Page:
As with Hades, Roki is a brilliant merging of genre gameplay with narrative in an extremely satisfying way. The puzzles always feel like they are expanding and progressing the story and the world in some way – whether that is by exploring the world and how it works or deepening our understanding of the characters and their personalities and relationships – while the story is, likewise, a puzzle to be solved and an exploration of numerous themes, of folklore, and of a family. Again, like Hades, it does all of its parts great, but they merge together to create an excellent game. Roki is poignant and impactful in its narrative; the story told and the characters written are meaningful and memorable for both bittersweet themes and sweetly melancholic moments. However, the visual style of the game is something unique and it greatly elevates the entire game through both its gameplay utilization and visual narrative. It is a strange – but captivating – mix of “Lilo and Stitch” and clay-animation like Coraline, which is a beautiful mix, but it also allows for some visual narrative, like Tove’s eyes being red from tiredness and some more spoillery stuff I won’t spoil here. It’s also a much more enticing proposition to play a point & click game when what you are clicking is as expressive and well-realized as any AAA game out there, as well as helping the player get immersed in that world.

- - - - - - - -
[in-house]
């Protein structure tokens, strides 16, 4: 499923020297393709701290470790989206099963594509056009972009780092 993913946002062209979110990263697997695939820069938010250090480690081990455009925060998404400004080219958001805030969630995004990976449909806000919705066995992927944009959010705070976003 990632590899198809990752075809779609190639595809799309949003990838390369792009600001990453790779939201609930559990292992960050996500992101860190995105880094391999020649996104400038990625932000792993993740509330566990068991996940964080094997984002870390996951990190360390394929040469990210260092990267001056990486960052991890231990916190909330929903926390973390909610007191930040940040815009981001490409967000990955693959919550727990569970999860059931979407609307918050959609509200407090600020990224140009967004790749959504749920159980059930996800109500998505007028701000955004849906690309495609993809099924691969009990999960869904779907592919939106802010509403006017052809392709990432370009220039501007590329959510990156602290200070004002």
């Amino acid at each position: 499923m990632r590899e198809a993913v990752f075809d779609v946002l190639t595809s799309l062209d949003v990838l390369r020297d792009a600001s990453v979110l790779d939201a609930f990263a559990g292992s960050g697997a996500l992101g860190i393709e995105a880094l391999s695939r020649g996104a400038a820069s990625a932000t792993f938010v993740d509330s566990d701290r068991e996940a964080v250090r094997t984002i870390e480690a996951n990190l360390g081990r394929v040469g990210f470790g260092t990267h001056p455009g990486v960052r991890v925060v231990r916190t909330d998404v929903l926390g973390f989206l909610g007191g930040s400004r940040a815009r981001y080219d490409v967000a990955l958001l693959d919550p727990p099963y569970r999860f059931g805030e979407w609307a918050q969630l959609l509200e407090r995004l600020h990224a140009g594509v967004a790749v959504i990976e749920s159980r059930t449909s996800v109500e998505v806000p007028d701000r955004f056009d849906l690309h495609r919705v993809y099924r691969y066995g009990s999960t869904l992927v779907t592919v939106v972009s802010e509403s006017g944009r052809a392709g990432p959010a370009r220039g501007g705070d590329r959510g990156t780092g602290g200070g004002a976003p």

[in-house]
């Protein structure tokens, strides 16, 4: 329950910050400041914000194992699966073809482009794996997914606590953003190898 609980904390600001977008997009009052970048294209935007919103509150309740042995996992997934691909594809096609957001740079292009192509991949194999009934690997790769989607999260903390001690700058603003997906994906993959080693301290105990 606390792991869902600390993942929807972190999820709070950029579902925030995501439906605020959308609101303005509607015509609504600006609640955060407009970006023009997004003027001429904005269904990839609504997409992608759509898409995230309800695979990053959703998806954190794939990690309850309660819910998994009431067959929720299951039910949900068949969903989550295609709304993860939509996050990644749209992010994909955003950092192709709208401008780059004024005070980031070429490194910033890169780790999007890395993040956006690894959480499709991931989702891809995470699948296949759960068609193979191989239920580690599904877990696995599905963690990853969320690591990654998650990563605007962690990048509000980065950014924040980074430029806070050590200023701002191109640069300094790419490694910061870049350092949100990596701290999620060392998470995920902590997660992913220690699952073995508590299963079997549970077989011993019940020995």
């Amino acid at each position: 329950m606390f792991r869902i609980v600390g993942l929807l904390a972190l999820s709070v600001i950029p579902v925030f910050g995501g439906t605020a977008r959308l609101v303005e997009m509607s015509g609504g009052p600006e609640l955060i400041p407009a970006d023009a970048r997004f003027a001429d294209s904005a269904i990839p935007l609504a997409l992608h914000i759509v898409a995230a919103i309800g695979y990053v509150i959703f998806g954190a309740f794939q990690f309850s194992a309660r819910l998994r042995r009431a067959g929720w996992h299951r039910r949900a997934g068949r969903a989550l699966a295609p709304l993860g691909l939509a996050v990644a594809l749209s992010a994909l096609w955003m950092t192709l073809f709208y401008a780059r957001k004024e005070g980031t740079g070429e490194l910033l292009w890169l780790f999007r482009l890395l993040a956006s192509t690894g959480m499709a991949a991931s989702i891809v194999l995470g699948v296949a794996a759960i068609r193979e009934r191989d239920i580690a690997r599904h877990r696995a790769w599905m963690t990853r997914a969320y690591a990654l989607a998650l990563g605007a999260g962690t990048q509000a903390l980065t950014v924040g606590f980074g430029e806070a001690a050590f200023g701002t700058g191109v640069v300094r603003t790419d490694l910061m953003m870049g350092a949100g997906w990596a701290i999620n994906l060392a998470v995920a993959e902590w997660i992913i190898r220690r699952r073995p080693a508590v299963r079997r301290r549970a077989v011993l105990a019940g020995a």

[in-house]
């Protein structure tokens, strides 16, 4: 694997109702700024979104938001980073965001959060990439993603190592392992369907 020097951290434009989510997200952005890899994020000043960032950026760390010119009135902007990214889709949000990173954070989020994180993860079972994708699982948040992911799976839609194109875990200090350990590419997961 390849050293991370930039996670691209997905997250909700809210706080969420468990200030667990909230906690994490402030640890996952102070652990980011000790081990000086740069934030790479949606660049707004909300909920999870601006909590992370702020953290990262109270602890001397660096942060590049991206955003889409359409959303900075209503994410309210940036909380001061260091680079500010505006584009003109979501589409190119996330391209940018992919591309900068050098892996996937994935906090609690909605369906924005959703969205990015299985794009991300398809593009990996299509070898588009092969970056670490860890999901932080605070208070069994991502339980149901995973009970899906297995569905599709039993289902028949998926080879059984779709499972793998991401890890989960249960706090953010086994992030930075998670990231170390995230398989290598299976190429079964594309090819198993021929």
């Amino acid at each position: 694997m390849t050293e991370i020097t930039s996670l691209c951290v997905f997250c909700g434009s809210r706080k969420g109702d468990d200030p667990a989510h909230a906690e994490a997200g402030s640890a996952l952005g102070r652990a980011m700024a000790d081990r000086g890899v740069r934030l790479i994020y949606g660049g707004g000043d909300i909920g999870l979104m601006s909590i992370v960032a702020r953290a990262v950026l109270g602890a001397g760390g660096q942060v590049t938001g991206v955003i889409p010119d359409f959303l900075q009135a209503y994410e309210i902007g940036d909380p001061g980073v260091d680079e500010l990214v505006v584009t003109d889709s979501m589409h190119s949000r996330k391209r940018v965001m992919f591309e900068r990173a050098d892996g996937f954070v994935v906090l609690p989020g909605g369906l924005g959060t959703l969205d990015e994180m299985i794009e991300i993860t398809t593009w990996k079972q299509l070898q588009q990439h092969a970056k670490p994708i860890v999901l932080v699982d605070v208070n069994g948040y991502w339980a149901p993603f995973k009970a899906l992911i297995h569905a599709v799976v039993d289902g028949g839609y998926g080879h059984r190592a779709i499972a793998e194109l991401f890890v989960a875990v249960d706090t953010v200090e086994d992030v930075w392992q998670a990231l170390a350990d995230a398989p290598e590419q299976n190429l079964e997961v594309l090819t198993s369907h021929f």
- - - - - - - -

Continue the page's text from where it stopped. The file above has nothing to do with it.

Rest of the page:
Moreover, I love how “smart” the game is with its minimal resources. For example, the budget didn’t leave a lot of room for voice acting, but the studio used their resources to the maximum effect they could; so, the VO is great, for what little there is, but now you know how each character sounds and you can imagine their delivery of the written dialogue, and to stimulate that response, the devs had the actors record emotive sighs and moans to use when their characters speak, giving you a hint to their mood, which works surprisingly well. Moreover, the game is paced brilliantly and features progressively more impressive visuals and “cooler” ideas for puzzles, thus giving you enough good reason to keep going and hopefully feeling pretty satisfied by the end, instead of patting the experience out to ‘hit’ a vague value goal; this is an 11-hour experience and it is worth every penny I paid, just for the visuals of the second to last scene.